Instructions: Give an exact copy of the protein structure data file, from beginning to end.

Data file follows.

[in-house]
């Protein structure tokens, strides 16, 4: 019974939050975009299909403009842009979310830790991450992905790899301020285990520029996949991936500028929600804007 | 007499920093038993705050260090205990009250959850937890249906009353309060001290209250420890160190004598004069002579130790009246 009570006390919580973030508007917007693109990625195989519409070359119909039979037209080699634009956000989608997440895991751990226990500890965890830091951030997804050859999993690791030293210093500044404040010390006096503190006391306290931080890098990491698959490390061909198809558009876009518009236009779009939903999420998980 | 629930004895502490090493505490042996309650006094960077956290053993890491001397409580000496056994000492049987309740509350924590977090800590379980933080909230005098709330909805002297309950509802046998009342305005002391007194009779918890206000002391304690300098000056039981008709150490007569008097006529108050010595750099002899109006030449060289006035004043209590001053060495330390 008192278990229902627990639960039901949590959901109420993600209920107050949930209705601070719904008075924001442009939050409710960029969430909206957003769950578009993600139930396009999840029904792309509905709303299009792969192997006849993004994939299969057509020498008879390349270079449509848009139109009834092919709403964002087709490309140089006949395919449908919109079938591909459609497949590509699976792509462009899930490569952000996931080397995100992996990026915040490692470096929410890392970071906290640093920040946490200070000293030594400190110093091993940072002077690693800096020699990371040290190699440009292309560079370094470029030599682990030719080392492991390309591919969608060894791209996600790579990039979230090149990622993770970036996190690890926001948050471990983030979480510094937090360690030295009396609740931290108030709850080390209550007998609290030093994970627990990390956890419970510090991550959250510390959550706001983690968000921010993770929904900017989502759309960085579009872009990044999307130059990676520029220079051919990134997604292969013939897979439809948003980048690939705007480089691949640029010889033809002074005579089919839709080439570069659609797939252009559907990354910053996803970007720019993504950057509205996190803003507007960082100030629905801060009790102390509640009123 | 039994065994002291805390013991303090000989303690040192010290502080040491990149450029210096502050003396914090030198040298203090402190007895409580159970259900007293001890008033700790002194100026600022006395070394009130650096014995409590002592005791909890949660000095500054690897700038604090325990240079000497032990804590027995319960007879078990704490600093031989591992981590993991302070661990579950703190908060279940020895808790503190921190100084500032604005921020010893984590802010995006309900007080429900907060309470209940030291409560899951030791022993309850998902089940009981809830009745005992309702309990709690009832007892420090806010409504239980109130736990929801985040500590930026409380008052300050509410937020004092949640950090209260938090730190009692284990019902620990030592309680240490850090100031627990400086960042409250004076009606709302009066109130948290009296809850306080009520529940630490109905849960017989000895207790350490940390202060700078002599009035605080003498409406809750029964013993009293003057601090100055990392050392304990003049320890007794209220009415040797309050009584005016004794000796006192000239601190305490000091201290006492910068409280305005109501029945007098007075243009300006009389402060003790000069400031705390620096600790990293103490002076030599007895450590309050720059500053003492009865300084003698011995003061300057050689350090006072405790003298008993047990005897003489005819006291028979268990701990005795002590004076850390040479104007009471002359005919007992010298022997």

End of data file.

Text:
[in-house]
């Protein structure tokens, strides 16, 4: 019974939050975009299909403009842009979310830790991450992905790899301020285990520029996949991936500028929600804007 | 007499920093038993705050260090205990009250959850937890249906009353309060001290209250420890160190004598004069002579130790009246 009570006390919580973030508007917007693109990625195989519409070359119909039979037209080699634009956000989608997440895991751990226990500890965890830091951030997804050859999993690791030293210093500044404040010390006096503190006391306290931080890098990491698959490390061909198809558009876009518009236009779009939903999420998980 | 629930004895502490090493505490042996309650006094960077956290053993890491001397409580000496056994000492049987309740509350924590977090800590379980933080909230005098709330909805002297309950509802046998009342305005002391007194009779918890206000002391304690300098000056039981008709150490007569008097006529108050010595750099002899109006030449060289006035004043209590001053060495330390 008192278990229902627990639960039901949590959901109420993600209920107050949930209705601070719904008075924001442009939050409710960029969430909206957003769950578009993600139930396009999840029904792309509905709303299009792969192997006849993004994939299969057509020498008879390349270079449509848009139109009834092919709403964002087709490309140089006949395919449908919109079938591909459609497949590509699976792509462009899930490569952000996931080397995100992996990026915040490692470096929410890392970071906290640093920040946490200070000293030594400190110093091993940072002077690693800096020699990371040290190699440009292309560079370094470029030599682990030719080392492991390309591919969608060894791209996600790579990039979230090149990622993770970036996190690890926001948050471990983030979480510094937090360690030295009396609740931290108030709850080390209550007998609290030093994970627990990390956890419970510090991550959250510390959550706001983690968000921010993770929904900017989502759309960085579009872009990044999307130059990676520029220079051919990134997604292969013939897979439809948003980048690939705007480089691949640029010889033809002074005579089919839709080439570069659609797939252009559907990354910053996803970007720019993504950057509205996190803003507007960082100030629905801060009790102390509640009123 | 039994065994002291805390013991303090000989303690040192010290502080040491990149450029210096502050003396914090030198040298203090402190007895409580159970259900007293001890008033700790002194100026600022006395070394009130650096014995409590002592005791909890949660000095500054690897700038604090325990240079000497032990804590027995319960007879078990704490600093031989591992981590993991302070661990579950703190908060279940020895808790503190921190100084500032604005921020010893984590802010995006309900007080429900907060309470209940030291409560899951030791022993309850998902089940009981809830009745005992309702309990709690009832007892420090806010409504239980109130736990929801985040500590930026409380008052300050509410937020004092949640950090209260938090730190009692284990019902620990030592309680240490850090100031627990400086960042409250004076009606709302009066109130948290009296809850306080009520529940630490109905849960017989000895207790350490940390202060700078002599009035605080003498409406809750029964013993009293003057601090100055990392050392304990003049320890007794209220009415040797309050009584005016004794000796006192000239601190305490000091201290006492910068409280305005109501029945007098007075243009300006009389402060003790000069400031705390620096600790990293103490002076030599007895450590309050720059500053003492009865300084003698011995003061300057050689350090006072405790003298008993047990005897003489005819006291028979268990701990005795002590004076850390040479104007009471002359005919007992010298022997």